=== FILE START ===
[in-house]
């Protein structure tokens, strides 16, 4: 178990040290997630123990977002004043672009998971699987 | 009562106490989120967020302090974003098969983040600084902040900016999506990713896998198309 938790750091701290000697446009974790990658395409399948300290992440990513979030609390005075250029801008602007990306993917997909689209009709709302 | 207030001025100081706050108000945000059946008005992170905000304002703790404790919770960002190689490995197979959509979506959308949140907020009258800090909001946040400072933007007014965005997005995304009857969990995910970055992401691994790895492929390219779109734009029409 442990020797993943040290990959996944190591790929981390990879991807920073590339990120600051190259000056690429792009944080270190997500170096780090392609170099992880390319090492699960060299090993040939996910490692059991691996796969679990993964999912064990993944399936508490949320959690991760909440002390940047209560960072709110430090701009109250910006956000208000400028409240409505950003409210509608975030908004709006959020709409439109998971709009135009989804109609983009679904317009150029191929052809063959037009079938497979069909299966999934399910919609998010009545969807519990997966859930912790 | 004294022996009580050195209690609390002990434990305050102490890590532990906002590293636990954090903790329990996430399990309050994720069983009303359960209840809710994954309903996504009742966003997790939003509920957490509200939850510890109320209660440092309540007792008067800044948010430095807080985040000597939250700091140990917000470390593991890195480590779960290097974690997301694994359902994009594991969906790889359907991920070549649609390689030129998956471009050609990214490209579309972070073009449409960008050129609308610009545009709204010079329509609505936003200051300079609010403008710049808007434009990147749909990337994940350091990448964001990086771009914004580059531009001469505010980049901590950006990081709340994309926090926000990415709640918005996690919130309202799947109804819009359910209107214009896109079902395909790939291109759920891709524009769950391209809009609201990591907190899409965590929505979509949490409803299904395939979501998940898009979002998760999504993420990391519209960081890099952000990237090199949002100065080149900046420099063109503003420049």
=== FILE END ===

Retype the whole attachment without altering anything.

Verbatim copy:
[in-house]
């Protein structure tokens, strides 16, 4: 178990040290997630123990977002004043672009998971699987 | 009562106490989120967020302090974003098969983040600084902040900016999506990713896998198309 938790750091701290000697446009974790990658395409399948300290992440990513979030609390005075250029801008602007990306993917997909689209009709709302 | 207030001025100081706050108000945000059946008005992170905000304002703790404790919770960002190689490995197979959509979506959308949140907020009258800090909001946040400072933007007014965005997005995304009857969990995910970055992401691994790895492929390219779109734009029409 442990020797993943040290990959996944190591790929981390990879991807920073590339990120600051190259000056690429792009944080270190997500170096780090392609170099992880390319090492699960060299090993040939996910490692059991691996796969679990993964999912064990993944399936508490949320959690991760909440002390940047209560960072709110430090701009109250910006956000208000400028409240409505950003409210509608975030908004709006959020709409439109998971709009135009989804109609983009679904317009150029191929052809063959037009079938497979069909299966999934399910919609998010009545969807519990997966859930912790 | 004294022996009580050195209690609390002990434990305050102490890590532990906002590293636990954090903790329990996430399990309050994720069983009303359960209840809710994954309903996504009742966003997790939003509920957490509200939850510890109320209660440092309540007792008067800044948010430095807080985040000597939250700091140990917000470390593991890195480590779960290097974690997301694994359902994009594991969906790889359907991920070549649609390689030129998956471009050609990214490209579309972070073009449409960008050129609308610009545009709204010079329509609505936003200051300079609010403008710049808007434009990147749909990337994940350091990448964001990086771009914004580059531009001469505010980049901590950006990081709340994309926090926000990415709640918005996690919130309202799947109804819009359910209107214009896109079902395909790939291109759920891709524009769950391209809009609201990591907190899409965590929505979509949490409803299904395939979501998940898009979002998760999504993420990391519209960081890099952000990237090199949002100065080149900046420099063109503003420049």